After the Forbes Rural Telephone Company was dissolved, the switchboard was sent to the Minnesota Historical Society in St. Paul. It isn’t on display anymore, so it is probably in an attic somewhere, gathering dust.

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I have a new phone. It is one of the “smart” types of phones, and it is much, much smarter than I am.  For those of you who get the latest and greatest gadgets every year, this is no big deal. For those of you who know me and how frugal and non-technical I am, you understand that this IS a big deal. Recent technological advances in both phones and cell towers around rural northern Minnesota now allow me to actually use a cell phone and get decent reception without leaning over the east corner of the deck holding the phone up high and waving it  around to get more than two bars. Thanks to those of you who honked and waved back. This really is a friendly neighborhood.   Phones are now mini-computers. One can talk, take photographs, watch movies and play games on a device small enough to slip into your pocket.  Some people can do all of these at the same time. This technology is totally amazing to me, who  grew up in the 70’s in a small town. Phones had cords and computers took up whole rooms at NASA headquarters in Cocoa Beach, where genies came out of bottles and were named Jeannie.  When the weather was nice kids played outside. Period. No exceptions, unless you were running a temperature.   When someone said  “your mom is calling you,” it didn’t mean to answer your cell phone. It meant she was hollering out the back door and telling you it was time for supper…..and you’d better not be late, either.  These days, if the errant kid doesn’t show up, Mom can push the “Family Locater” button on her phone and find him by GPS. That button would probably have gotten more than a few teenagers in trouble when I was growing up. (Not me, Mom!) I am now texting, too, which is something that I said I would NEVER do.  I’m eating….er, typing my words now, that’s for sure.  Texting can be difficult for those of us who need bifocals, as you have to hold the phone back a little in order to see it and the letters on the tiny little phone keyboard are in a slightly different order than a regular keyboard. Whose bright idea was it to change that? My texts always seem to contain misspellings and oddly placed letters, which can drive a [erfection(st lke me craxy. Younger, more agile  texters have their own language now, done in abbreviations, such as NOOb, which means “newbie”, (that’s me), or B9, which means “boss is watching”.  Learning another language, especially one using symbols, is just too much for a middle-aged Farm Woman. I will stick with regular words for now,  with a few exceptions: B4N (bye for now),  hoping the MFW hlps U to ROFL (roll on the floor laughing) or at least LOL. (laugh out loud). CUL8RG8R. (see you later, alligator).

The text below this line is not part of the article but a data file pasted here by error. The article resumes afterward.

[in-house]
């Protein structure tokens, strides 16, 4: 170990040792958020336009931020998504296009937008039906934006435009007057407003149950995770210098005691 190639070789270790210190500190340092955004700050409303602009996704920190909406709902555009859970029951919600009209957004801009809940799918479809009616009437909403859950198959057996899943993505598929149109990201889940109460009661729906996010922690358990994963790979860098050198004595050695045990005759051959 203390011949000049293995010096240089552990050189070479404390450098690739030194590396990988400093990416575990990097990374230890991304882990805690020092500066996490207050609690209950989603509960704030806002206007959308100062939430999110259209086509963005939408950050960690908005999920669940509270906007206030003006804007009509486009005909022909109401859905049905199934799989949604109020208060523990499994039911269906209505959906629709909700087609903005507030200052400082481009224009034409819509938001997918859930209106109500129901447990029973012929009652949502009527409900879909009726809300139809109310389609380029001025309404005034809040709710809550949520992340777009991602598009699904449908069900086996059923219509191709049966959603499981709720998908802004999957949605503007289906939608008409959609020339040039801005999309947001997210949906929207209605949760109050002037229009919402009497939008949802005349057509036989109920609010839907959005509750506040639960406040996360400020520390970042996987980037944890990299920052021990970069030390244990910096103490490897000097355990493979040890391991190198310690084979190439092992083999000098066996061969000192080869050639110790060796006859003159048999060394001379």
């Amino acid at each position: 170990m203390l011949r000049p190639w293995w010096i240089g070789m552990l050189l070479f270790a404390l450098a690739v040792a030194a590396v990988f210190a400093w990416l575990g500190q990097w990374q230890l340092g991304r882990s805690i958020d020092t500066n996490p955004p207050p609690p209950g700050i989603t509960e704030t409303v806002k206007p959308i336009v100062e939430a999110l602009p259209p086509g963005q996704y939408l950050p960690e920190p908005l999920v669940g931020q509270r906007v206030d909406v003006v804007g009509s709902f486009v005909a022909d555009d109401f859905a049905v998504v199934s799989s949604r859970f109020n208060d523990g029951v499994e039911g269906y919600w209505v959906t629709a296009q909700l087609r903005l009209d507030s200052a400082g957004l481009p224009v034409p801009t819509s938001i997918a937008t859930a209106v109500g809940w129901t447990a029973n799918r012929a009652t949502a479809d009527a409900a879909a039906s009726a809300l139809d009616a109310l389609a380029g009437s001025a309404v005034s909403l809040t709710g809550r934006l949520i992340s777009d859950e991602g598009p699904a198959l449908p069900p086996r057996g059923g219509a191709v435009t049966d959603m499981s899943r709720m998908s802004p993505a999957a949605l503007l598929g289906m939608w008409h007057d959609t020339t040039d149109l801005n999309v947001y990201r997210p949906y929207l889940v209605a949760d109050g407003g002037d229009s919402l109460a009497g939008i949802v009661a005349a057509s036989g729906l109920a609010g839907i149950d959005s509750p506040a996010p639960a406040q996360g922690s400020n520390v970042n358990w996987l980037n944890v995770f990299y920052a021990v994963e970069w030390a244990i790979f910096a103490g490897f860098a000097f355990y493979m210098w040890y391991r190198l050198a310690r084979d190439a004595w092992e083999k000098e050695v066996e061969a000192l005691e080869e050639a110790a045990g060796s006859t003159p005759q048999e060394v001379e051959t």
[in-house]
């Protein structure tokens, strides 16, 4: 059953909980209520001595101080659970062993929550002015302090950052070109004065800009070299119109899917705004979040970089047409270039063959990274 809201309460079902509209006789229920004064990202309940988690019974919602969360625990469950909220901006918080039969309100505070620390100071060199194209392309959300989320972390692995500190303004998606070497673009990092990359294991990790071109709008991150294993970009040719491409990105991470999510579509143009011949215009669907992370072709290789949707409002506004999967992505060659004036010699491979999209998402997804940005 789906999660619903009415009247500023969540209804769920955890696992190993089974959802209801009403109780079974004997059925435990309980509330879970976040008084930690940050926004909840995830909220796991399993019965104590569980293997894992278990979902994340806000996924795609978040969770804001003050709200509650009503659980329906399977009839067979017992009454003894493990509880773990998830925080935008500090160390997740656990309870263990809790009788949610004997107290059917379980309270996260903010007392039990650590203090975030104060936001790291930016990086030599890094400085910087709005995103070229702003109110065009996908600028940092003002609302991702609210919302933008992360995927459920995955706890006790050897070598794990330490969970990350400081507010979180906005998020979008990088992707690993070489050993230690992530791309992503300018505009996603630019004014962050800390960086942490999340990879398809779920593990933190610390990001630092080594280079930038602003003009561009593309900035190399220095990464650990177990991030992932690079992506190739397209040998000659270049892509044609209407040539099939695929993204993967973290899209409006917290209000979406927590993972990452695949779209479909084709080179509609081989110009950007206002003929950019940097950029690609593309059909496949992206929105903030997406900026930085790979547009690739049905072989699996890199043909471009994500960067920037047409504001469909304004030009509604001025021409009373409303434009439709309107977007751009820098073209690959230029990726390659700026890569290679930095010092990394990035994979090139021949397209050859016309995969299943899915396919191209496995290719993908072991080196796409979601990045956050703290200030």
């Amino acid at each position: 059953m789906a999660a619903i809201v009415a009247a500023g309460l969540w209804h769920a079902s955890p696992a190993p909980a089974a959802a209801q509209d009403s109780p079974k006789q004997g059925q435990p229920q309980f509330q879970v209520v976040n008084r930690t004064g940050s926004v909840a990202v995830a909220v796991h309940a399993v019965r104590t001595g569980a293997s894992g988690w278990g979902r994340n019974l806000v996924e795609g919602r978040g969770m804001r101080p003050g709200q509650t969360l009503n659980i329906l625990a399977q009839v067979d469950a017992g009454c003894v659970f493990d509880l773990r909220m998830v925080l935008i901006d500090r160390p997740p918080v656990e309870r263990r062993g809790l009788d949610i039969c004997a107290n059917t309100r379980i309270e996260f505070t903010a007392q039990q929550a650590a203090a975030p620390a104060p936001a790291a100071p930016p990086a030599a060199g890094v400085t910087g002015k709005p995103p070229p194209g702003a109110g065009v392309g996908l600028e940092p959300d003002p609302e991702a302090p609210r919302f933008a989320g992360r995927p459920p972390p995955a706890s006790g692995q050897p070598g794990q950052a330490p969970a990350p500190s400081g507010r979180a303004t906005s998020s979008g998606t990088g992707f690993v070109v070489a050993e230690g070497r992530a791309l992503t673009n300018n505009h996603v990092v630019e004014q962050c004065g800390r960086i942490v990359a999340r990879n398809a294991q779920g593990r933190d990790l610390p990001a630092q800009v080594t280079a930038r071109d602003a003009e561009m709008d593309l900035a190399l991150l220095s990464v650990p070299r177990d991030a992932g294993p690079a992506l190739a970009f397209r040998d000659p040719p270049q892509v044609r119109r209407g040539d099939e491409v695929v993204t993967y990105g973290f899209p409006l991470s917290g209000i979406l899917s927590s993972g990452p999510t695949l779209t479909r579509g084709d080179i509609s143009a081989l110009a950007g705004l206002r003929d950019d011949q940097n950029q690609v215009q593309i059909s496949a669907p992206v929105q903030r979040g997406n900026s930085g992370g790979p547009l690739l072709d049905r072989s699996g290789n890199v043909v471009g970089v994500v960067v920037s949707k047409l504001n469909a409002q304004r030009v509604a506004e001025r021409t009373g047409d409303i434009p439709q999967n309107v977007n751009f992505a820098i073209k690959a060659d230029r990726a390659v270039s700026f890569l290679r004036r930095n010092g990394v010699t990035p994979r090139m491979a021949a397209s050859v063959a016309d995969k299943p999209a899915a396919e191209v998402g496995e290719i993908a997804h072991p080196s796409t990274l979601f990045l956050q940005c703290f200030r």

This column is dedicated today to the memory of Steve Jobs, an ordinary man with an extraordinary vision that reached far beyond the wild blue yonder.